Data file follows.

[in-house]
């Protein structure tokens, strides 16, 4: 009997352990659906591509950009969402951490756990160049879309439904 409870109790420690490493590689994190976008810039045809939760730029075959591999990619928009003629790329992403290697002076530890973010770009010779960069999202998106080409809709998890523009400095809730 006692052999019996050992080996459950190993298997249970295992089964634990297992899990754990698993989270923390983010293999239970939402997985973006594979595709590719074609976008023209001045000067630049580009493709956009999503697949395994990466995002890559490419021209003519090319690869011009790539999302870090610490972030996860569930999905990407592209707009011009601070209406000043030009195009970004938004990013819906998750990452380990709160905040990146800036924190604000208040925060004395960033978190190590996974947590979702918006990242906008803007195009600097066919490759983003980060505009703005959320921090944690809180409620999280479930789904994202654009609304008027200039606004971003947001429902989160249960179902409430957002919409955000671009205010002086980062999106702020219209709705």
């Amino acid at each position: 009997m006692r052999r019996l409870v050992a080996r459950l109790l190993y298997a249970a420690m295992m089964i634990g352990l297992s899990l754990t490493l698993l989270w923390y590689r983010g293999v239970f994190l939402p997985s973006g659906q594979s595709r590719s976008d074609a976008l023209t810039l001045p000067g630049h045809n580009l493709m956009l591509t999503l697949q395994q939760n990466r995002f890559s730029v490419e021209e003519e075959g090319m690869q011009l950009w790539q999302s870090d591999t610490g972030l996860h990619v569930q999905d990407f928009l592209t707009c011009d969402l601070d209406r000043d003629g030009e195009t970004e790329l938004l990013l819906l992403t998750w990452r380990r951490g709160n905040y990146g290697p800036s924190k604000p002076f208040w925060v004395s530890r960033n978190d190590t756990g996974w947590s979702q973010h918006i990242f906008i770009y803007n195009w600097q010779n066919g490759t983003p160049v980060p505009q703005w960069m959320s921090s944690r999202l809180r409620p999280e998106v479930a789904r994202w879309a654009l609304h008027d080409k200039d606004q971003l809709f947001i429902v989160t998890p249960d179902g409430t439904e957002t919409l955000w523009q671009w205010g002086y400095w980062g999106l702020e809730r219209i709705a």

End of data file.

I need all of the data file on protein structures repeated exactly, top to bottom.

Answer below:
[in-house]
């Protein structure tokens, strides 16, 4: 009997352990659906591509950009969402951490756990160049879309439904 409870109790420690490493590689994190976008810039045809939760730029075959591999990619928009003629790329992403290697002076530890973010770009010779960069999202998106080409809709998890523009400095809730 006692052999019996050992080996459950190993298997249970295992089964634990297992899990754990698993989270923390983010293999239970939402997985973006594979595709590719074609976008023209001045000067630049580009493709956009999503697949395994990466995002890559490419021209003519090319690869011009790539999302870090610490972030996860569930999905990407592209707009011009601070209406000043030009195009970004938004990013819906998750990452380990709160905040990146800036924190604000208040925060004395960033978190190590996974947590979702918006990242906008803007195009600097066919490759983003980060505009703005959320921090944690809180409620999280479930789904994202654009609304008027200039606004971003947001429902989160249960179902409430957002919409955000671009205010002086980062999106702020219209709705």
């Amino acid at each position: 009997m006692r052999r019996l409870v050992a080996r459950l109790l190993y298997a249970a420690m295992m089964i634990g352990l297992s899990l754990t490493l698993l989270w923390y590689r983010g293999v239970f994190l939402p997985s973006g659906q594979s595709r590719s976008d074609a976008l023209t810039l001045p000067g630049h045809n580009l493709m956009l591509t999503l697949q395994q939760n990466r995002f890559s730029v490419e021209e003519e075959g090319m690869q011009l950009w790539q999302s870090d591999t610490g972030l996860h990619v569930q999905d990407f928009l592209t707009c011009d969402l601070d209406r000043d003629g030009e195009t970004e790329l938004l990013l819906l992403t998750w990452r380990r951490g709160n905040y990146g290697p800036s924190k604000p002076f208040w925060v004395s530890r960033n978190d190590t756990g996974w947590s979702q973010h918006i990242f906008i770009y803007n195009w600097q010779n066919g490759t983003p160049v980060p505009q703005w960069m959320s921090s944690r999202l809180r409620p999280e998106v479930a789904r994202w879309a654009l609304h008027d080409k200039d606004q971003l809709f947001i429902v989160t998890p249960d179902g409430t439904e957002t919409l955000w523009q671009w205010g002086y400095w980062g999106l702020e809730r219209i709705a």